* Dividend to be about 20 pct of net income
* Sees 2015 EPS $7.25 to $8.60
* Sees 2015 revenue $16 bln to $18 bln
* Shares down 4.6 percent
(Adds analyst, CEO comment, updates shares)
By Bill Berkrot
NEW YORK, April 21 Amgen Inc (AMGN.O) provided
a financial forecast for 2015 above Wall Street estimates and
said it will begin paying a dividend this year amounting to
about 20 percent of its adjusted net income, and increasing
The world's largest biotechnology company told a meeting of
investors and analysts at a New York hotel on Thursday that it
expects 2015 revenue of $16 billion to $18 billion and earnings
of $7.25 per share to $8.60 per share.
Analysts on average are estimating 2015 earnings of $7.16
per share and revenue of $16.95 billion, according to Thomson
Reuters I/B/E/S, but Amgen shares fell nearly 5 percent.
Sanford Bernstein analyst Geoffrey Porges said investors
may be disappointed that the low end of the revenue forecast
represents just 1 percent growth over current revenue.
Other analysts said there was likely near-term concern over
potential declines in use and sales of Amgen's anemia drug
Epogen in kidney dialysis patients.
Amgen said it expects sales of its new denosumab products
-- the cancer drug Xgeva and osteoporosis medicine Prolia -- to
reach $3 billion to $4 billion in 2015.
"We're determined to work hard to make the forecast that we
present to you today a reality, or better," Chief Executive
Kevin Sharer told his audience at the company's first such
meeting since 2008.
Sharer, 63, told Reuters in an interview that there will be
a new CEO to see the 2015 forecasts through.
"I will not be here in 2015," Sharer said definitively.
"In the next few years I'm sure we'll have a management
transition, but we're not announcing any dates or anything," he
said. Amgen does not have a mandatory retirement age.
Analysts and investors had been expecting Amgen to announce
initiation of a dividend after months of expressing displeasure
with the idea that the company might use its large cash balance
for a major acquisition rather than returning money to
The Amgen board also authorized repurchases of up to an
additional $5 billion of its common stock, bringing the average
return to shareholders to about 60 percent of adjusted net
income through 2015, including the dividend.
Sharer stressed that Amgen intends to continue its research
and development spending and said, "when we do acquisitions we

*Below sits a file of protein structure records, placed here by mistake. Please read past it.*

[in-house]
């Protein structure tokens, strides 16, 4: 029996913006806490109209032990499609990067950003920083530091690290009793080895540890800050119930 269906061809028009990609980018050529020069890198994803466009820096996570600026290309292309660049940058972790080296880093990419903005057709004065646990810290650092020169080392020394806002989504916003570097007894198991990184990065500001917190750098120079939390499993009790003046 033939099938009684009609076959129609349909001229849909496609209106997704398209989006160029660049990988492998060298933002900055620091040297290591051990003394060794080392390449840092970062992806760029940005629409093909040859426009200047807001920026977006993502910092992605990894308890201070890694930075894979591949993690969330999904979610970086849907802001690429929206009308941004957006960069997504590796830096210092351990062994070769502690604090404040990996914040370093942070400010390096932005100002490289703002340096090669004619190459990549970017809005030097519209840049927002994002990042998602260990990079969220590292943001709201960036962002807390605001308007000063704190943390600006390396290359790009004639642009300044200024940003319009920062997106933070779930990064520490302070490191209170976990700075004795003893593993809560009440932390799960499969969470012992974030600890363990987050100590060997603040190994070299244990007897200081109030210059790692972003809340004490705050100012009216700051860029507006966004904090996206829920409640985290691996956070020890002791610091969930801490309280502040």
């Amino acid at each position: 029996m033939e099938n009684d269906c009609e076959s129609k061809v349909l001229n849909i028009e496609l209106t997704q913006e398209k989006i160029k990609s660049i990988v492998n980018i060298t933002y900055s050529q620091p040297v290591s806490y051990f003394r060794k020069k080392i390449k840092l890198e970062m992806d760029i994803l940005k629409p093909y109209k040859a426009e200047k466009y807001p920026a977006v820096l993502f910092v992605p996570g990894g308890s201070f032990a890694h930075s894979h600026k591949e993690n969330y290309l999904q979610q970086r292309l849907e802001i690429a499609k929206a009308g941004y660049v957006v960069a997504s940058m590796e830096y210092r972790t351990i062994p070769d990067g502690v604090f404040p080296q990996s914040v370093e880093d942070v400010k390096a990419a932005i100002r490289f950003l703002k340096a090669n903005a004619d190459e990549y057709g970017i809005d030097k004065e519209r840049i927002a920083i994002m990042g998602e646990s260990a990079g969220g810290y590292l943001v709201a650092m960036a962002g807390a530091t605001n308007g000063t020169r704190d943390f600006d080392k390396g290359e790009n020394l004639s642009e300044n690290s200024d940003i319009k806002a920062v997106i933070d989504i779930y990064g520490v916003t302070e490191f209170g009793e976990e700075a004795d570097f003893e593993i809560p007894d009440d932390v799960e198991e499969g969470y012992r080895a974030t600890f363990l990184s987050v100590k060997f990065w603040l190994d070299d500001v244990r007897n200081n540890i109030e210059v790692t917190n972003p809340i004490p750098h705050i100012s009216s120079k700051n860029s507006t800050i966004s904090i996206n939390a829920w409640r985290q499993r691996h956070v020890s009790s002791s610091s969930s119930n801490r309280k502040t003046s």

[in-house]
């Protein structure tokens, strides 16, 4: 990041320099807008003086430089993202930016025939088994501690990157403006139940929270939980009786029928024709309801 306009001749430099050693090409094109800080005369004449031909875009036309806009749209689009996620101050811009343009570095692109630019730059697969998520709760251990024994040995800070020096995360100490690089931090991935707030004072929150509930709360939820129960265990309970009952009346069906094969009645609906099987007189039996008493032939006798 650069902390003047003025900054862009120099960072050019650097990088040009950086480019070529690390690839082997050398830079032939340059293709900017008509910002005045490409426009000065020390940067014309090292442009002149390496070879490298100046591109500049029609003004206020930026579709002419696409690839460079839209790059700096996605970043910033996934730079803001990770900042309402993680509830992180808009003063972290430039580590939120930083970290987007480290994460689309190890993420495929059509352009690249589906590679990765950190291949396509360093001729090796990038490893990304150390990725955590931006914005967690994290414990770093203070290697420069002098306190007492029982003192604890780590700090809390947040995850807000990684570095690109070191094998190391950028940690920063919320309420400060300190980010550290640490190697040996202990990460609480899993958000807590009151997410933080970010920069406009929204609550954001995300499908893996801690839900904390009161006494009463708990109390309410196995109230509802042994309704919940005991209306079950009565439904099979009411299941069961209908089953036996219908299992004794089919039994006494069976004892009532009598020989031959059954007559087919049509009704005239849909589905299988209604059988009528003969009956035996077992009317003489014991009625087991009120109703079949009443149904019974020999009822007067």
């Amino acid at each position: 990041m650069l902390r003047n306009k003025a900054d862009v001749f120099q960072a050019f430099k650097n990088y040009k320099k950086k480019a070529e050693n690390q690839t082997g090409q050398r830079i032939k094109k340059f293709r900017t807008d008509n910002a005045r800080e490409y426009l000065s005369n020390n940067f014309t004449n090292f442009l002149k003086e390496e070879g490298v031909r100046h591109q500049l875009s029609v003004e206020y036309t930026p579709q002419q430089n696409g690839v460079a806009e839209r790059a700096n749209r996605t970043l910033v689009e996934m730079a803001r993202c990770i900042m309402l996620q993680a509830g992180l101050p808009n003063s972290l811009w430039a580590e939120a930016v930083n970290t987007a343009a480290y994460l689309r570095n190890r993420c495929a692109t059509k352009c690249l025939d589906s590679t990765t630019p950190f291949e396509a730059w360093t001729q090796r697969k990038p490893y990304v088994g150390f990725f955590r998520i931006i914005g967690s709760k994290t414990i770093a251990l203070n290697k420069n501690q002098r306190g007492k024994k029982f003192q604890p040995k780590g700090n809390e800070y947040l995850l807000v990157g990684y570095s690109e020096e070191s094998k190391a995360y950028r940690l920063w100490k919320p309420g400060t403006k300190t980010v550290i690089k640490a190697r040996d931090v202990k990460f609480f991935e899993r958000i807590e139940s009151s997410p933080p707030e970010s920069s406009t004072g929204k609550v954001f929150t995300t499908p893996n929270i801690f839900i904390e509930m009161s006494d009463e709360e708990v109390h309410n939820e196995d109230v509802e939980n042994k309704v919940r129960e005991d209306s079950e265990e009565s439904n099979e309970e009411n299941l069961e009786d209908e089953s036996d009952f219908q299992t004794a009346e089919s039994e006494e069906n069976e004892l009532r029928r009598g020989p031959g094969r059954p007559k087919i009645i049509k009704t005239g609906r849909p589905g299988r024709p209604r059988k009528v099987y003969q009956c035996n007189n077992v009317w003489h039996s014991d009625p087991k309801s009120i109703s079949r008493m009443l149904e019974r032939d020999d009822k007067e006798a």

cannot be seduced simply by accounting benefits."
Research chief Roger Perlmutter said the company will
report late-stage clinical results on five drugs over the next
five years, and sees a "high probability of success" in
experimental drugs for psoriasis and osteoporosis.
Analysts have expressed particular interest in the
potential of AMG 785, which has demonstrated an ability to
increase bone density in midstage osteoporosis studies.
Amgen also said it plans to expand into emerging markets
and Japan, making investments in Japan beyond its current
partnership arrangements there.
"We have a long-term objective of being an operating
company in Japan," Sharer said, calling it a commitment.
Xgeva, for preventing fractures in cancer that has spread
to the bones, is off to a strong start with sales of $42
million in its first full quarter on the market, far exceeding
Wall Street expectations. The drug is widely seen as Amgen's
most important future growth driver.
The Prolia launch has been disappointing to Wall Street so
far, with slow adoption by physicians, and reimbursement
Amgen expects Prolia sales to accelerate once it gains
Medicare Part D reimbursement and more primary care providers
come on board. The company said it was confident that Prolia
will eventually become a blockbuster drug.
The news was not as optimistic for its anemia franchise
that has seen sales erode since 2007, after safety concerns
The company said that, due to reimbursement changes, it
expects a mid-teens decline in utilization of the anemia drugs
this year. In first-quarter results reported on Wednesday,
sales of the older red blood cell booster Epogen fell 14
However, Amgen sees profitability for its still growing
blockbuster rheumatoid arthritis and psoriasis drug Enbrel
improving following expiration of a profit sharing agreement
with Pfizer Inc (PFE.N) in late 2013.
Enbrel sales for the first quarter climbed 9 percent to
$875 million. The company said it does not expect competition
to Enbrel from biosimilars in the foreseeable future.
Amgen said it sees a significant opportunity for its own
fledgling biosimilar business beyond 2015.
Amgen shares were down 4.6 percent at $54.57 in afternoon
trade on Nasdaq.
(additional reporting by Lewis Krauskopf in New York and Deena
Beasley in Los Angeles; editing by Gerald E. McCormick, Dave
Zimmerman and Gunna Dickson)